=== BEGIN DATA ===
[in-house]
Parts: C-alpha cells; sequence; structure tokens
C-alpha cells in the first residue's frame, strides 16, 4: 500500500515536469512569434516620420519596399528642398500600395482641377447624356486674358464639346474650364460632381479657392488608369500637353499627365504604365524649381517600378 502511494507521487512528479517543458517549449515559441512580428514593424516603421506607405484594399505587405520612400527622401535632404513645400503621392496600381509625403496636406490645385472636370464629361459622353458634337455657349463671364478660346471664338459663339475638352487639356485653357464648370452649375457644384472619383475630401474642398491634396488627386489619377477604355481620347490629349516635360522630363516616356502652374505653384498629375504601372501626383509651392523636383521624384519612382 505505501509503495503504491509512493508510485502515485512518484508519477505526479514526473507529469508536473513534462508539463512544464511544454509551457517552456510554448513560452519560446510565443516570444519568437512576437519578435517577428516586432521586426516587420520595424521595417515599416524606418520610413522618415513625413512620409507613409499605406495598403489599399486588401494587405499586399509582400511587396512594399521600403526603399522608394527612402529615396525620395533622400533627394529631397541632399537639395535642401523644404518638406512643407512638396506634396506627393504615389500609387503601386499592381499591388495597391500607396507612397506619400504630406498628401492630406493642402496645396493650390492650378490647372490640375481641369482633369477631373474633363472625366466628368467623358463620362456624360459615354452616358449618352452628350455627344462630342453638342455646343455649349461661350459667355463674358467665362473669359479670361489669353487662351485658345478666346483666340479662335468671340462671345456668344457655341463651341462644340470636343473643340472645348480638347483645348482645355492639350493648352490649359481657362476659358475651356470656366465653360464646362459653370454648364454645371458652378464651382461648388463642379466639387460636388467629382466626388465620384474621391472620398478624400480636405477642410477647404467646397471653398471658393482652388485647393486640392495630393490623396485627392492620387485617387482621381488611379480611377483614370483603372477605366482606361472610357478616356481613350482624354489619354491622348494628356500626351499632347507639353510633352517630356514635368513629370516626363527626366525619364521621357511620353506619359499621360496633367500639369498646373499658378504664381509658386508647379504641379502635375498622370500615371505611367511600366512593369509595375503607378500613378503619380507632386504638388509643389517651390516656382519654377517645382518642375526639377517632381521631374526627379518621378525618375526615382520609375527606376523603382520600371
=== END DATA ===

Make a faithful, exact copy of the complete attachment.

[in-house]
Parts: C-alpha cells; sequence; structure tokens
C-alpha cells in the first residue's frame, strides 16, 4: 500500500515536469512569434516620420519596399528642398500600395482641377447624356486674358464639346474650364460632381479657392488608369500637353499627365504604365524649381517600378 502511494507521487512528479517543458517549449515559441512580428514593424516603421506607405484594399505587405520612400527622401535632404513645400503621392496600381509625403496636406490645385472636370464629361459622353458634337455657349463671364478660346471664338459663339475638352487639356485653357464648370452649375457644384472619383475630401474642398491634396488627386489619377477604355481620347490629349516635360522630363516616356502652374505653384498629375504601372501626383509651392523636383521624384519612382 505505501509503495503504491509512493508510485502515485512518484508519477505526479514526473507529469508536473513534462508539463512544464511544454509551457517552456510554448513560452519560446510565443516570444519568437512576437519578435517577428516586432521586426516587420520595424521595417515599416524606418520610413522618415513625413512620409507613409499605406495598403489599399486588401494587405499586399509582400511587396512594399521600403526603399522608394527612402529615396525620395533622400533627394529631397541632399537639395535642401523644404518638406512643407512638396506634396506627393504615389500609387503601386499592381499591388495597391500607396507612397506619400504630406498628401492630406493642402496645396493650390492650378490647372490640375481641369482633369477631373474633363472625366466628368467623358463620362456624360459615354452616358449618352452628350455627344462630342453638342455646343455649349461661350459667355463674358467665362473669359479670361489669353487662351485658345478666346483666340479662335468671340462671345456668344457655341463651341462644340470636343473643340472645348480638347483645348482645355492639350493648352490649359481657362476659358475651356470656366465653360464646362459653370454648364454645371458652378464651382461648388463642379466639387460636388467629382466626388465620384474621391472620398478624400480636405477642410477647404467646397471653398471658393482652388485647393486640392495630393490623396485627392492620387485617387482621381488611379480611377483614370483603372477605366482606361472610357478616356481613350482624354489619354491622348494628356500626351499632347507639353510633352517630356514635368513629370516626363527626366525619364521621357511620353506619359499621360496633367500639369498646373499658378504664381509658386508647379504641379502635375498622370500615371505611367511600366512593369509595375503607378500613378503619380507632386504638388509643389517651390516656382519654377517645382518642375526639377517632381521631374526627379518621378525618375526615382520609375527606376523603382520600371